William Shakespeare was an actor, a playwright, and a poet, and, possibly, a soldier. Born in the country, Shakespeare was the son of a farmer, who was the son of a farmer. Determined to make his way in the world, William Shakespeare found a career in the entertainment business in London, where he was first an actor. However, he soon realized quickly that he would never be a comedian like Tarlton, a professional clown who played "the country innocent," that appears baffled by the ways of the city, but whose outsider's eyes "pricked the bubble of pretension and follies of the times" (Bate, Jonathan, and Rasmussen, Eric, eds. William Shakespeare: Complete Works. New York: The Modern Library, 2007, xiv).
This ousider looking in, the countrymen in the city, became a kind of model for Shakespeare who turned his talents to writing. At the royal court of Queen Elizabeth I there was a new demand for sophisticated entertainment; so, Shakespeare turns his talents in this direction; he retained the common touch of the spirit of Tarlton, but also paid close attention to the university-educated dramatists who were writing history plays and tragedies for the public stage. With his great talent for learning and mimicry, Shakespeare realized that he could do it all.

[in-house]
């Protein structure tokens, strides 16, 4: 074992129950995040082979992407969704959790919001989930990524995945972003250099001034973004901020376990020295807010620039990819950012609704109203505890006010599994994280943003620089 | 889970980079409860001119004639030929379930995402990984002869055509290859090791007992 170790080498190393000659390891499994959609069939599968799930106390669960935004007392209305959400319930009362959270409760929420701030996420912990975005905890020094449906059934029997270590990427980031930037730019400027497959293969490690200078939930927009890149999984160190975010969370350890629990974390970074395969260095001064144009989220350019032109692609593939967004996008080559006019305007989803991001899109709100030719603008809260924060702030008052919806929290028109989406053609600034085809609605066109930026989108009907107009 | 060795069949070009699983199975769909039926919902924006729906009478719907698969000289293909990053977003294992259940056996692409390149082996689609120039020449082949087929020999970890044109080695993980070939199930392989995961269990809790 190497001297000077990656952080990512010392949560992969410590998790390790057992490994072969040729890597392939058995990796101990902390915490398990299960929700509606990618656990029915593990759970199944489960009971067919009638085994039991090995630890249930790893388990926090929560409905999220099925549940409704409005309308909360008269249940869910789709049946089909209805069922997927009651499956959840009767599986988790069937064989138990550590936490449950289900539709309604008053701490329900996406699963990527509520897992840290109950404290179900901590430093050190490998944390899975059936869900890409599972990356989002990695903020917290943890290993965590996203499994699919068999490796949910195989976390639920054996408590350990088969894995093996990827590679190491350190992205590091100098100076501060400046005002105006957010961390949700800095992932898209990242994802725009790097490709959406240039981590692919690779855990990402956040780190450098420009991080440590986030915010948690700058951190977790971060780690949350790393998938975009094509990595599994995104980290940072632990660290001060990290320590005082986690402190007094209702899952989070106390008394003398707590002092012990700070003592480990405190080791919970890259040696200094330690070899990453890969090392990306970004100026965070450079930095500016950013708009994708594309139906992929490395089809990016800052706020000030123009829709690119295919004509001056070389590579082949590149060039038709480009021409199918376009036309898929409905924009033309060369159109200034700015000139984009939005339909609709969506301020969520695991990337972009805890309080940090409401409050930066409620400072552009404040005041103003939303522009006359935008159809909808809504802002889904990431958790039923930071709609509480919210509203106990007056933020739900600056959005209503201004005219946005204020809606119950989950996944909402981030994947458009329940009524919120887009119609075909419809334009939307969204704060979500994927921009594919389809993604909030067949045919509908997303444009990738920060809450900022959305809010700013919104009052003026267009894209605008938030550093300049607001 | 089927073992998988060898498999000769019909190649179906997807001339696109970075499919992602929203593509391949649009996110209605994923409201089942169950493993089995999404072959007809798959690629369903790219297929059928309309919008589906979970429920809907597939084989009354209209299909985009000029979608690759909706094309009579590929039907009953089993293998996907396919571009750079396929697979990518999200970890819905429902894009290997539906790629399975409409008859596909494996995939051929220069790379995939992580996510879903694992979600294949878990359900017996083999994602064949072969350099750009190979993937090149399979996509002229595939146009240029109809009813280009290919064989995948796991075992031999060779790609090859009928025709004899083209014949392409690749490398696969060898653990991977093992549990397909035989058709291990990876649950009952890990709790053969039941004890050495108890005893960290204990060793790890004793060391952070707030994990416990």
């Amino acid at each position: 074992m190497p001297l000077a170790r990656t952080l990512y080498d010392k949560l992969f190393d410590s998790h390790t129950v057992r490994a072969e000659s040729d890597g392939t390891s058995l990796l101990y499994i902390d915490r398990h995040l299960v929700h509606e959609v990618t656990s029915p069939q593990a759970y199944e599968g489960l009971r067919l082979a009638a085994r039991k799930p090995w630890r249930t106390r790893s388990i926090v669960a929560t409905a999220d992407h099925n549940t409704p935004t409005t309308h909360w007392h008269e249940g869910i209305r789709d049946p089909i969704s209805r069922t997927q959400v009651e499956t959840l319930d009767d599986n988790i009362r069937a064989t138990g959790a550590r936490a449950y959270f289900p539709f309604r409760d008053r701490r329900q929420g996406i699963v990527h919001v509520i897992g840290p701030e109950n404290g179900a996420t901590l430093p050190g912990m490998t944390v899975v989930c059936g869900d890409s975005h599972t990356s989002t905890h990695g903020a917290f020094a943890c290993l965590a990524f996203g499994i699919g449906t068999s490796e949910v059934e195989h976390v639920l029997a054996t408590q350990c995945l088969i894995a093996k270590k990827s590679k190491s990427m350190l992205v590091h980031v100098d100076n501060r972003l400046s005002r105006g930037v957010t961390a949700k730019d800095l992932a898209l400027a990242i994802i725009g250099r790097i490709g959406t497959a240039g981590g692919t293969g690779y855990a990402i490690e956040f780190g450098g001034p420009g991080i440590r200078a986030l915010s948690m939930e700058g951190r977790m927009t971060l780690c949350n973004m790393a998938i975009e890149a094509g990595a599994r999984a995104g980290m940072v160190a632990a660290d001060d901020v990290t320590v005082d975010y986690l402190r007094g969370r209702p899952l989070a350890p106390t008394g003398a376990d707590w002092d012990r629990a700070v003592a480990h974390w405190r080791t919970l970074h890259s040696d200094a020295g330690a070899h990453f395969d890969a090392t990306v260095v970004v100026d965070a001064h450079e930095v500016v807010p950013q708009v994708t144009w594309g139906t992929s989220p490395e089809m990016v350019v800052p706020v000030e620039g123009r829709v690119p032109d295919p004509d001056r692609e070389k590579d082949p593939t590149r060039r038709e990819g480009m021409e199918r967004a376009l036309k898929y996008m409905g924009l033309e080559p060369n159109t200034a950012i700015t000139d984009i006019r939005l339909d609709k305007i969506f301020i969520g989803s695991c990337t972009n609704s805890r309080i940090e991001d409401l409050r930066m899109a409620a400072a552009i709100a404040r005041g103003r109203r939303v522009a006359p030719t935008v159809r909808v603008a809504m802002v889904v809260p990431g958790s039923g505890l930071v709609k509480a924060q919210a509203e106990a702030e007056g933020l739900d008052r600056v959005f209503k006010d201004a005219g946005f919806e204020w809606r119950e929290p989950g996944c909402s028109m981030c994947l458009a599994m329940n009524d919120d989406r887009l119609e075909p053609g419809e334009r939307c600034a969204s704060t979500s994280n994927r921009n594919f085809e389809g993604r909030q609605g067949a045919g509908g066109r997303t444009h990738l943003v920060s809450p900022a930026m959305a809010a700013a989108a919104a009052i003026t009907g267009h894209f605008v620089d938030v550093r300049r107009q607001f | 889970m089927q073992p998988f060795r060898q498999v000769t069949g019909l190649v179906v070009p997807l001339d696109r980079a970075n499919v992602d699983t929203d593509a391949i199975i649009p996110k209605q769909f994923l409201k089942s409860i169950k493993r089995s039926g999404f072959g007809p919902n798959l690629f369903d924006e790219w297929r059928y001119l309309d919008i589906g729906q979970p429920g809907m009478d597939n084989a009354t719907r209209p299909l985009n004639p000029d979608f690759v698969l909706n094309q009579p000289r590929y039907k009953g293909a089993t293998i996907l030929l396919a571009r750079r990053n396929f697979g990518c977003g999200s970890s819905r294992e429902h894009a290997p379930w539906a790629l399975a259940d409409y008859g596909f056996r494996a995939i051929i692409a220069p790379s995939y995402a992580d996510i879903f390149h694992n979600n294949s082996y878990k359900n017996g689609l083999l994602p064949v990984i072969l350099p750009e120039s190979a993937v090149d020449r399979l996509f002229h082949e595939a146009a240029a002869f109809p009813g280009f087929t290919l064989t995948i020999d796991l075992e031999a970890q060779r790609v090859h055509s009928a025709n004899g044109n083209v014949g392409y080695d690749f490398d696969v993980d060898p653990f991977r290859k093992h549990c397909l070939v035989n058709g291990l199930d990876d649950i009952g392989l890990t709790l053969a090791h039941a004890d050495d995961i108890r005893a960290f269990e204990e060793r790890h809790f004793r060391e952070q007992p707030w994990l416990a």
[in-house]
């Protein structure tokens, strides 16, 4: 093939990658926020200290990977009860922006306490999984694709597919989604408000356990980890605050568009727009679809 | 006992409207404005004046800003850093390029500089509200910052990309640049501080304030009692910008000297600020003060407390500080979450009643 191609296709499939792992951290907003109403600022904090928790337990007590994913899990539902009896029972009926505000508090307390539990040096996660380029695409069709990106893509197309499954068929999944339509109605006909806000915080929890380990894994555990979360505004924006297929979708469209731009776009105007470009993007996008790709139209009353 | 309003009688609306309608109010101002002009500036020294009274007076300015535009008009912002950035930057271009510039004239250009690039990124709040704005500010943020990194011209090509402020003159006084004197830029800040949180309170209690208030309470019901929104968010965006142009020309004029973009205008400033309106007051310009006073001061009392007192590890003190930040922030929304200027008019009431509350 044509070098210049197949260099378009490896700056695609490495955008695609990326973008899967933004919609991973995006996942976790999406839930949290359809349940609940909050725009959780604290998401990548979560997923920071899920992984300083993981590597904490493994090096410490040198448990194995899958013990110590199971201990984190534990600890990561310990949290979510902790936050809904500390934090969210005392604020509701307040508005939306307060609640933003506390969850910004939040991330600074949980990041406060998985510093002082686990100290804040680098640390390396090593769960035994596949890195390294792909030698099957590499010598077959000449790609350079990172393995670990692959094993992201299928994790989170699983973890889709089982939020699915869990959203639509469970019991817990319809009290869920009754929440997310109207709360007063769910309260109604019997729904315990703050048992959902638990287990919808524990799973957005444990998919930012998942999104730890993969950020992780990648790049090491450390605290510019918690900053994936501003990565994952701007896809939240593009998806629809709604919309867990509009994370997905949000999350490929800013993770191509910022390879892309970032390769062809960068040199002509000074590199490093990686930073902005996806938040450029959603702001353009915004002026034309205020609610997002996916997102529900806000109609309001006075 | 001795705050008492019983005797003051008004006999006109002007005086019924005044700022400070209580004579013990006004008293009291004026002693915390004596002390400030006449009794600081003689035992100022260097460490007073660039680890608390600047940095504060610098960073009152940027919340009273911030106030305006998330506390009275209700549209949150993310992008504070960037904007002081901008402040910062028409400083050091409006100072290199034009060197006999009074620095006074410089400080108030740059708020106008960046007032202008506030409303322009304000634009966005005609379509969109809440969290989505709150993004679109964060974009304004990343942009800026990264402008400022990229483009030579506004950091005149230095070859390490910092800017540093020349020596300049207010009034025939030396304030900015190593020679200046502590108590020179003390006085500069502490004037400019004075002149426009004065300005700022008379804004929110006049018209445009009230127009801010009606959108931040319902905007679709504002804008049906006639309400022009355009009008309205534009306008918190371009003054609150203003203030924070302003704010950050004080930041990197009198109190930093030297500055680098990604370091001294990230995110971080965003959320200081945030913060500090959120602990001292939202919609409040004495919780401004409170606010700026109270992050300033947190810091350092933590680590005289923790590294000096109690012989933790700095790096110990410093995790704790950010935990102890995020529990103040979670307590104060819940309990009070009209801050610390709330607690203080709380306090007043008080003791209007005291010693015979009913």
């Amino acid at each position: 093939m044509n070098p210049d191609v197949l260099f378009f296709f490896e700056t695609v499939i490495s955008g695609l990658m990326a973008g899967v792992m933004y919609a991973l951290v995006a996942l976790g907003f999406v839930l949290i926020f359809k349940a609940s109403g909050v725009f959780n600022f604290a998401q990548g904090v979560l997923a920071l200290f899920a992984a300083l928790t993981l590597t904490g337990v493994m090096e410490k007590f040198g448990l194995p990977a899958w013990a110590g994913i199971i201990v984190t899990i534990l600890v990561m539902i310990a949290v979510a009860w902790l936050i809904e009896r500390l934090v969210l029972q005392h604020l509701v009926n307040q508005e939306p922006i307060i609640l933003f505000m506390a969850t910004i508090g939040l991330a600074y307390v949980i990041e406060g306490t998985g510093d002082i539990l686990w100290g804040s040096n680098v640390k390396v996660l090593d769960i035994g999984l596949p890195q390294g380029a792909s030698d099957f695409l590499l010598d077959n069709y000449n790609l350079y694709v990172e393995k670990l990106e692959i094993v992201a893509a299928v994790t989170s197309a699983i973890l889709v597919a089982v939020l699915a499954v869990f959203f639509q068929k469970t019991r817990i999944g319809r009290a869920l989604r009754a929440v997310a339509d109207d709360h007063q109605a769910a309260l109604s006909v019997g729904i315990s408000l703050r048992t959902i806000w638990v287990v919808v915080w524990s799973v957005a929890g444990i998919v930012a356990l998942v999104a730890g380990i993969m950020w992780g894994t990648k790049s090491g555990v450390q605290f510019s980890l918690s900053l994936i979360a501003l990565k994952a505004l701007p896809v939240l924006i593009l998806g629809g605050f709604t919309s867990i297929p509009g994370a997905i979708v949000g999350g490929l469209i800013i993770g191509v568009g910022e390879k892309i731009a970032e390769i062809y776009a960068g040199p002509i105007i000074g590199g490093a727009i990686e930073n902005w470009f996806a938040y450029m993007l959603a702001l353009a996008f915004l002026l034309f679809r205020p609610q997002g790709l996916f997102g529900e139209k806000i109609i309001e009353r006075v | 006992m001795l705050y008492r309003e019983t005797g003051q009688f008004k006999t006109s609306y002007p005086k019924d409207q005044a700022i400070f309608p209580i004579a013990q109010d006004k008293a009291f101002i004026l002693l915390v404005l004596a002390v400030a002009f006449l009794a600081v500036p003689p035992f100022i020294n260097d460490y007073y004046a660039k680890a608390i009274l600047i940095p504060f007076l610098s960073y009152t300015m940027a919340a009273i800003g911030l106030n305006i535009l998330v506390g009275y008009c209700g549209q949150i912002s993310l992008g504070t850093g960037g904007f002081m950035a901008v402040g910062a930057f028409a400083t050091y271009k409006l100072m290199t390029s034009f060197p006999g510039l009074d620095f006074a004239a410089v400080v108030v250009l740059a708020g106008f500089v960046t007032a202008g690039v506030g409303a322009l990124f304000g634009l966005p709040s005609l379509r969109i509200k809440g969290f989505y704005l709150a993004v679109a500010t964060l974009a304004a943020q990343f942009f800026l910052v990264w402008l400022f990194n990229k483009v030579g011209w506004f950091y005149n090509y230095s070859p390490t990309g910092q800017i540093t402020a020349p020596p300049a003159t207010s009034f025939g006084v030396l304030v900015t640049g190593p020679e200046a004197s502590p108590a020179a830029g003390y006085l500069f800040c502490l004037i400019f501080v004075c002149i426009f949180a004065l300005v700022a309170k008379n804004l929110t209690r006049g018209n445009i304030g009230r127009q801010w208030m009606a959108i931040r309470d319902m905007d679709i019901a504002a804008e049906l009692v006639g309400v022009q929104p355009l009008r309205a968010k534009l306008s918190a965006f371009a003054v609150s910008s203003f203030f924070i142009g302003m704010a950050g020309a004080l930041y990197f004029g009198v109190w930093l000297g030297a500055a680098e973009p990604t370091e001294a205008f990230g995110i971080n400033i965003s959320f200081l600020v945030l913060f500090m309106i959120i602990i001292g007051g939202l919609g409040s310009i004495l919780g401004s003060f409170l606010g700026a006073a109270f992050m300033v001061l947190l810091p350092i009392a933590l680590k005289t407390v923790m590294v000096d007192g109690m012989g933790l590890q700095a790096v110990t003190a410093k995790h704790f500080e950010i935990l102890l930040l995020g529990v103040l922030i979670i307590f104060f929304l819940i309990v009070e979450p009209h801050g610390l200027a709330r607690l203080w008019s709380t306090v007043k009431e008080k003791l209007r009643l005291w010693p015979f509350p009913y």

After his marriage to Anne Hathaway, Shakespeare had three children. In addition to having to support his family, Shakespeare's father, John, having overextended himself, incurred much debt.
It is at this point that Shakespeare disappears from the historical record. Conjecture is that he possibly went to seek his fortune as a soldier in the Dutch wars. For, William Shakespeare then wrote a memorable scene in 2 Henry IV, revealing his knowledge of the process of recruitment, while play after play is steeped in the technical language of warfare and military life (Bate and Rasmussen,xv).